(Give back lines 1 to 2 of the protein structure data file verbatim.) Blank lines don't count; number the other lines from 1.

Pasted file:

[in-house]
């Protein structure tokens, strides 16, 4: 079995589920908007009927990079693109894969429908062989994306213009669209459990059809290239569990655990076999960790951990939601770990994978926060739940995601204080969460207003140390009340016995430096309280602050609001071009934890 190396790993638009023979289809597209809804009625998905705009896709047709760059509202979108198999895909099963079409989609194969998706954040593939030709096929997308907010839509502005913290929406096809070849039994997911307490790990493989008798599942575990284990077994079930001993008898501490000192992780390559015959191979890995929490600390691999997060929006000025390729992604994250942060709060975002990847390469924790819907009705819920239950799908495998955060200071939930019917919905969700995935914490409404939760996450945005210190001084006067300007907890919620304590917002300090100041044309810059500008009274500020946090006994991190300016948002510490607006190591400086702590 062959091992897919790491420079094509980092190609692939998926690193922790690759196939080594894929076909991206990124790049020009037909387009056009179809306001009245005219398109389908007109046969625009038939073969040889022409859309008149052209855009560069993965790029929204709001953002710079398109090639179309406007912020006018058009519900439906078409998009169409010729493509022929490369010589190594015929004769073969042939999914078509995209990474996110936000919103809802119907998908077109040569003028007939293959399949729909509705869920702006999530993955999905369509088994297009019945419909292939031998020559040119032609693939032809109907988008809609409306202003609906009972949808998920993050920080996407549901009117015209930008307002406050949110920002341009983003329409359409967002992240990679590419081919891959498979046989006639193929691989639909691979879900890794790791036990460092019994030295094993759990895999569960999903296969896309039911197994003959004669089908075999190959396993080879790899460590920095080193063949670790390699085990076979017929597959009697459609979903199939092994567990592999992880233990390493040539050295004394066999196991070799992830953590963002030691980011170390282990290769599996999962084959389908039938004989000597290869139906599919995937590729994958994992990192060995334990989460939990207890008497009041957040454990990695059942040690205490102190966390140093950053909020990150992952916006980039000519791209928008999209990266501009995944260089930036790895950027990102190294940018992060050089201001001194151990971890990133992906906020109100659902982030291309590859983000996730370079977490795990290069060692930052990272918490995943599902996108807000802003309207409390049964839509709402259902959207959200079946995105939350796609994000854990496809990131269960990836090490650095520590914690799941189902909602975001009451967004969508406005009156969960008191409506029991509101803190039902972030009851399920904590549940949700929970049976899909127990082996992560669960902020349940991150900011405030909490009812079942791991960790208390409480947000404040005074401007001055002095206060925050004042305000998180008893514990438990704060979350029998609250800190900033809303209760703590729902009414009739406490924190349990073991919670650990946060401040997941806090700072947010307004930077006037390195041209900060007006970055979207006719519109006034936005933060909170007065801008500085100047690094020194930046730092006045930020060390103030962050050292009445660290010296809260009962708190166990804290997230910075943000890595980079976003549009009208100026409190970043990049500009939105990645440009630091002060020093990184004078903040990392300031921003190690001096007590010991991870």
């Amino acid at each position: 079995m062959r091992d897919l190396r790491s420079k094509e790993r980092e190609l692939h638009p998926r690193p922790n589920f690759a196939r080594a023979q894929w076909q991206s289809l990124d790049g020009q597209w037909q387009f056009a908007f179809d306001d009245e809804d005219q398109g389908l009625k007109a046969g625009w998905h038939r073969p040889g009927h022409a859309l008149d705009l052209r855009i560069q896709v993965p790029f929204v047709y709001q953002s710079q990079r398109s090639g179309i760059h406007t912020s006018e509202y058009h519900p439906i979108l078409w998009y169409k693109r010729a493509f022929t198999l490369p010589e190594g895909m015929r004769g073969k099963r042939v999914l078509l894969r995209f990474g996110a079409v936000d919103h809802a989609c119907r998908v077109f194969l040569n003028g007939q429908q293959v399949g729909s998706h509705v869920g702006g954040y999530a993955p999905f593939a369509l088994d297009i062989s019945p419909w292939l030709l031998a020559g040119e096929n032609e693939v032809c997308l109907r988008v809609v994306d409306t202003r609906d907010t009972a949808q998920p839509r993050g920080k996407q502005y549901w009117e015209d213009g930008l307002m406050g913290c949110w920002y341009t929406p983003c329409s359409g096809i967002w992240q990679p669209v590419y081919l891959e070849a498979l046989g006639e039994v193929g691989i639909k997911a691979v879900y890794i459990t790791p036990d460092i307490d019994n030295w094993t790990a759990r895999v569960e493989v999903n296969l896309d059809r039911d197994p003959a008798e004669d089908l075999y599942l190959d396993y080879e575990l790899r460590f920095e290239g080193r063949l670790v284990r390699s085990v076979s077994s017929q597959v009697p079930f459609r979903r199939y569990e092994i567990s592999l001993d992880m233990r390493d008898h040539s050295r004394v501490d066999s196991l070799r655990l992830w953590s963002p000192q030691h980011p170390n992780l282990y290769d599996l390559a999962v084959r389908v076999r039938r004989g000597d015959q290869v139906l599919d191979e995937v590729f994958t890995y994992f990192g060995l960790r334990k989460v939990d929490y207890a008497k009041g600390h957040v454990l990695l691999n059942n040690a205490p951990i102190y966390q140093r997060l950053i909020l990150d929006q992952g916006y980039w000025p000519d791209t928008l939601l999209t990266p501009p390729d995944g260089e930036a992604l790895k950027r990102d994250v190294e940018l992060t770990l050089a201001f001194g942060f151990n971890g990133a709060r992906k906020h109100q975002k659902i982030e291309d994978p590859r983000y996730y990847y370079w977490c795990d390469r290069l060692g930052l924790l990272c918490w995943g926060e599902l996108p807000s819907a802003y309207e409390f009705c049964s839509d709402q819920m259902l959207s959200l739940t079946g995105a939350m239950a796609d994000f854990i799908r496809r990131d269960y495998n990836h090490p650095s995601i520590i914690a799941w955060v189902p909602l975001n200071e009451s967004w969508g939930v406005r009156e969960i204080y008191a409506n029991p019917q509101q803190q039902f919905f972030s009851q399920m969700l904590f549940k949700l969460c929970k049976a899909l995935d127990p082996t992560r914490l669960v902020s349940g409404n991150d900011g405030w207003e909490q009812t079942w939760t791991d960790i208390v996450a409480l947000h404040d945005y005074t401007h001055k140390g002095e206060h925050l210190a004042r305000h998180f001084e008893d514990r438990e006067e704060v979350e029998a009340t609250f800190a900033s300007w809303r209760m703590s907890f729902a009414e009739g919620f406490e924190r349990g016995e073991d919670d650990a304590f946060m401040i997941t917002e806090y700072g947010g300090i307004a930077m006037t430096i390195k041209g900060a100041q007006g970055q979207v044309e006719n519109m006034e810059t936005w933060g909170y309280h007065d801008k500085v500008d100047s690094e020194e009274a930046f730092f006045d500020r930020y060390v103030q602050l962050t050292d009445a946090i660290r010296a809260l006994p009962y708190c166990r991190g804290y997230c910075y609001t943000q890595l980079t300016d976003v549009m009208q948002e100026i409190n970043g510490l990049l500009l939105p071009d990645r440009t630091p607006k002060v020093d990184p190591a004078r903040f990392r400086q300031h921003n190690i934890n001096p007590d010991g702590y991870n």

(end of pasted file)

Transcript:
[in-house]
């Protein structure tokens, strides 16, 4: 079995589920908007009927990079693109894969429908062989994306213009669209459990059809290239569990655990076999960790951990939601770990994978926060739940995601204080969460207003140390009340016995430096309280602050609001071009934890 190396790993638009023979289809597209809804009625998905705009896709047709760059509202979108198999895909099963079409989609194969998706954040593939030709096929997308907010839509502005913290929406096809070849039994997911307490790990493989008798599942575990284990077994079930001993008898501490000192992780390559015959191979890995929490600390691999997060929006000025390729992604994250942060709060975002990847390469924790819907009705819920239950799908495998955060200071939930019917919905969700995935914490409404939760996450945005210190001084006067300007907890919620304590917002300090100041044309810059500008009274500020946090006994991190300016948002510490607006190591400086702590 062959091992897919790491420079094509980092190609692939998926690193922790690759196939080594894929076909991206990124790049020009037909387009056009179809306001009245005219398109389908007109046969625009038939073969040889022409859309008149052209855009560069993965790029929204709001953002710079398109090639179309406007912020006018058009519900439906078409998009169409010729493509022929490369010589190594015929004769073969042939999914078509995209990474996110936000919103809802119907998908077109040569003028007939293959399949729909509705869920702006999530993955999905369509088994297009019945419909292939031998020559040119032609693939032809109907988008809609409306202003609906009972949808998920993050920080996407549901009117015209930008307002406050949110920002341009983003329409359409967002992240990679590419081919891959498979046989006639193929691989639909691979879900890794790791036990460092019994030295094993759990895999569960999903296969896309039911197994003959004669089908075999190959396993080879790899460590920095080193063949670790390699085990076979017929597959009697459609979903199939092994567990592999992880233990390493040539050295004394066999196991070799992830953590963002030691980011170390282990290769599996999962084959389908039938004989000597290869139906599919995937590729994958994992990192060995334990989460939990207890008497009041957040454990990695059942040690205490102190966390140093950053909020990150992952916006980039000519791209928008999209990266501009995944260089930036790895950027990102190294940018992060050089201001001194151990971890990133992906906020109100659902982030291309590859983000996730370079977490795990290069060692930052990272918490995943599902996108807000802003309207409390049964839509709402259902959207959200079946995105939350796609994000854990496809990131269960990836090490650095520590914690799941189902909602975001009451967004969508406005009156969960008191409506029991509101803190039902972030009851399920904590549940949700929970049976899909127990082996992560669960902020349940991150900011405030909490009812079942791991960790208390409480947000404040005074401007001055002095206060925050004042305000998180008893514990438990704060979350029998609250800190900033809303209760703590729902009414009739406490924190349990073991919670650990946060401040997941806090700072947010307004930077006037390195041209900060007006970055979207006719519109006034936005933060909170007065801008500085100047690094020194930046730092006045930020060390103030962050050292009445660290010296809260009962708190166990804290997230910075943000890595980079976003549009009208100026409190970043990049500009939105990645440009630091002060020093990184004078903040990392300031921003190690001096007590010991991870």